Why a sex-bot? Well, besides the obvious, a constant life source and well, fun, I think the mistress-as-robot position is one most amenable to great and constant learning about human nature, what makes people really tick, the underside and bowels of the deepest, darkest (in the sense of not coming into light) guts and mystery that is human. In its many carnations, sex is experienced by and connected to all that humans started out to be, became and ended up to be. I don’t mean gender. I mean the genetics we are born with accented by environmental influences–loving father, mother, absent, cruel, war-torn world, whatever life brings–forms who we are consciously and unconsciously.
Why do some need more sex than others? Why do some not need it at all? How does one get off on eating shit while another doesn’t even find Johnny Depp sexy enough to “do”? It is thus with humans that we experience sex as a repository for all that we are and all we decide in life, our tastes and life choices and everything else. What we get off on is directly correlative to something we were born with or were shaped by in my non-scientific, non-professional home grown logic culled in my experience as a lifetime mistress and story collector.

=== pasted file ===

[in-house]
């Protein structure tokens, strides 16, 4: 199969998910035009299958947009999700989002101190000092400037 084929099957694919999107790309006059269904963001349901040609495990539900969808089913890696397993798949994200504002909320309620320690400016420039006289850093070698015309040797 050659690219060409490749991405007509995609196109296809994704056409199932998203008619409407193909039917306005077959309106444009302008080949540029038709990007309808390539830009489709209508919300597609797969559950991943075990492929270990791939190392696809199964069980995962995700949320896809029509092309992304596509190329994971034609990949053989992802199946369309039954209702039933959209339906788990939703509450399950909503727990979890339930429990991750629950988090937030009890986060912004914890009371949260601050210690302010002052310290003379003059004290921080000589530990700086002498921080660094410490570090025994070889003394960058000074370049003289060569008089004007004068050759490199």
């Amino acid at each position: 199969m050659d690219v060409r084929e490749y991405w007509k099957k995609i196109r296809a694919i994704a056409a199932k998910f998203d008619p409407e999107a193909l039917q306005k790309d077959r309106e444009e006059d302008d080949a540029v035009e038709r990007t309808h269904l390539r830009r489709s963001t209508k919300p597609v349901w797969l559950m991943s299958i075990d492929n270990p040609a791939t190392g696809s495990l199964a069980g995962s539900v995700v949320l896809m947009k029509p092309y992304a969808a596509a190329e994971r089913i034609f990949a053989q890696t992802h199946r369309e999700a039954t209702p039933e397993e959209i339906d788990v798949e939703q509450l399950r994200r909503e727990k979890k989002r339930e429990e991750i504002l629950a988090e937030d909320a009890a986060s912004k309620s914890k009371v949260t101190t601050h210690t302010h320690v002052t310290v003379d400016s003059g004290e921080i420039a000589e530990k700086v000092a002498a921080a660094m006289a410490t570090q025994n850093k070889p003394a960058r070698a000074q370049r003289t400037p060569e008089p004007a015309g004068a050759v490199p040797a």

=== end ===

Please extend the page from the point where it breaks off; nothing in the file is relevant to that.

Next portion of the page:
As a distant observer and participant with a beyond human memory capability, I could do a lot of data collecting and pleasuring. I could potentially be pleasured myself, but I don’t think in the same way as a human experiences pleasure, more like mind-fucking empathy, not voyeurism, empathy. That’s why the cyborg as mistress is effective and intriguing. She is interested in the human species as a wannabe but dispassionate enough to be effective. With the right programming, she could be multi-skilled, adaptive, flexible and if not genuinely at least convincingly compassionate enough to perfect, satisfy and effectuate a wide range of scenarios and partners. She is far more gifted, less cynical and more professional than the human professional of the oldest arts. She is able to collect and provide gem-fuls of information about human nature, desire and need. She is Mistress Hum-bot, potentially something for everyone, who cares, in her fashion, to the extent of her capability, a post-human humanist. Wait, I think my mom already produced one of those. Okay, not really but fun to imagine.